Hockey sticks and wind in her hair, Suzie's back where she belongs
Don't take Suzie Yates, 41, too literally when she says she feels like those dogs that poke their heads out car windows. It's just that the thrill of playing hockey again after a 24 year break makes her feel as exuberant as a playful pup.
Suzie was your typical sports parent – shouting sideline coaching comments. So, when her daughters' hockey coach Charlotte Robb approached, she fully expected to be told to shut her mouth. Instead she was asked to play in a women's summer league hockey team.
"I was so chuffed to be asked, I couldn't say no. I had forgotten, of course, the tiny little fact that I hadn't played hockey since I was 17" she says.
One year later, she's match fit, playing with enthusiasm, and also coaches hockey at her daughters' school.
She hadn't played the game since leaving school and realised she had to improve her fitness quickly. She started by increasing the walks she did each day – to school, to the dairy, delivering circulars. Soon she joined friends for a regular run together. She also started running between letterboxes on her deliveries.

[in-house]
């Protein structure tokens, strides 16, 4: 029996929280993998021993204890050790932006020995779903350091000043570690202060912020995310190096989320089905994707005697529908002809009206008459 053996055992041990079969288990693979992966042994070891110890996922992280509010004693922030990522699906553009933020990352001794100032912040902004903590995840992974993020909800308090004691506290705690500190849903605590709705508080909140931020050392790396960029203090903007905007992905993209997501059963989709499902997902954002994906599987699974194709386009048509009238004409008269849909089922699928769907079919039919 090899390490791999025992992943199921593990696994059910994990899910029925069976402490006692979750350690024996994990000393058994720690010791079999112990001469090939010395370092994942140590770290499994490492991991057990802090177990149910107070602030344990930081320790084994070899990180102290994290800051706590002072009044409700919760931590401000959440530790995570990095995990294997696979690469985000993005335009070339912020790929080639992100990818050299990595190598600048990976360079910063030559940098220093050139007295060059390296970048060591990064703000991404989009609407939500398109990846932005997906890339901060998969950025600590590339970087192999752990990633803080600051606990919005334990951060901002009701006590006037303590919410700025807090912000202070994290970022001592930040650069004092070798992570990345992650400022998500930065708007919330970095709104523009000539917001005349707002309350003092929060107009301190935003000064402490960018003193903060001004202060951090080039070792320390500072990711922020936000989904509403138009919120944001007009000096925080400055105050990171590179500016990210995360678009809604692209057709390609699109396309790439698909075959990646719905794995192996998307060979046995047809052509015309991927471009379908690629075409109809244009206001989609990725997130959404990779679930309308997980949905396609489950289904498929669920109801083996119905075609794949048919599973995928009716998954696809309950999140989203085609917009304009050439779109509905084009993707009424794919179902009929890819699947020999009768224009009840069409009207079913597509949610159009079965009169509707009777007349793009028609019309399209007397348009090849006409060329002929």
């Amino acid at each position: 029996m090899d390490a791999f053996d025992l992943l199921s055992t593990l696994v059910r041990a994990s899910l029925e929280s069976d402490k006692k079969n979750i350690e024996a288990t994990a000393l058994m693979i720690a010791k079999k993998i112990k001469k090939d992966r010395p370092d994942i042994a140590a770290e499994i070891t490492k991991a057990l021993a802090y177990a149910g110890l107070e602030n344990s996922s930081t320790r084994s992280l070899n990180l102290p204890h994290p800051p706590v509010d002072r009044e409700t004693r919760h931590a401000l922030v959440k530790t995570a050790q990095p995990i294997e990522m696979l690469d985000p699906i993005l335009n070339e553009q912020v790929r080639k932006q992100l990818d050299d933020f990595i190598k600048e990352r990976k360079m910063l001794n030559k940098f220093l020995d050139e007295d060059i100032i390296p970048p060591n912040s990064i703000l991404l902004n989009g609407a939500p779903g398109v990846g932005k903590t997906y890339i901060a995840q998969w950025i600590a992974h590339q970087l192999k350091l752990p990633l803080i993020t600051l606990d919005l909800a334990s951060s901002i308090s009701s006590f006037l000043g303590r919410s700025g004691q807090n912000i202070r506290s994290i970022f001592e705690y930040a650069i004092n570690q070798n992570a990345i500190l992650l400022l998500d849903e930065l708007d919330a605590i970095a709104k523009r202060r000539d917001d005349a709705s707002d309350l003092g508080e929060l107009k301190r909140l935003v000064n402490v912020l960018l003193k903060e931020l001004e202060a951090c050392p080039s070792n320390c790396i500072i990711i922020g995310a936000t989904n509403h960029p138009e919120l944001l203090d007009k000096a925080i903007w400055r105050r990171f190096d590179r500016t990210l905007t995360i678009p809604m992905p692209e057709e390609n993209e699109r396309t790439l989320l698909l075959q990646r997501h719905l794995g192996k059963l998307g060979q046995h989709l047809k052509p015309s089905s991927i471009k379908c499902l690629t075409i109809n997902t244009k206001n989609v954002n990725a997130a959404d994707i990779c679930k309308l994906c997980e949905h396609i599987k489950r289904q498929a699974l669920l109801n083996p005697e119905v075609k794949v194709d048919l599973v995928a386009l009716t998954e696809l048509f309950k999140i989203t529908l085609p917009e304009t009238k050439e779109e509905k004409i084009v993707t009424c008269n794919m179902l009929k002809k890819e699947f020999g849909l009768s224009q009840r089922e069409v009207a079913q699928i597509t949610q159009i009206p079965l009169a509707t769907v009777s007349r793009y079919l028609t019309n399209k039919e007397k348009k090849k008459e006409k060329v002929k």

"All the hard work paid off during my first game on the wing. The way I felt was amazing. Picture a dog with its head out the car window, tongue hanging out, grinning as the wind whips past – that's pretty much me, though not as hairy. The rush I get from being part of a competitive team is just huge."
Suzie's inspiration is seeing her children's enthusiasm for sport – daughters Eleanor, 10, and Emily, 9 play hockey, and son Ben, 7, plays rugby. Positive comments from them and husband Geoff Postlethwaite keep her training and playing.
"If the children hadn't been playing sport, I wouldn't have been either," Suzie says. "We have mini practices at home, and down at the park. There's also the satisfaction of surprising people who see you as just another middle-aged mum. It's great to see their reaction when I mention that I play hockey."
Suzie's advice for others is to start slowly and be realistic about their expectations. Training with a buddy is good because it's hard to change your mind without letting down a friend.
Suzie's life has changed immensely in the past year. "Much to my surprise, they asked me to join the winter grass grade team. I have been amazed at the difference it has made to me. Sometimes as a mum, you have to be a little selfish and put your own needs first. Often you just need a push in the right direction to make this happen."
If you're interested in playing hockey, contact Hockey New Zealand (www.hockeynz.org.nz).
Back to top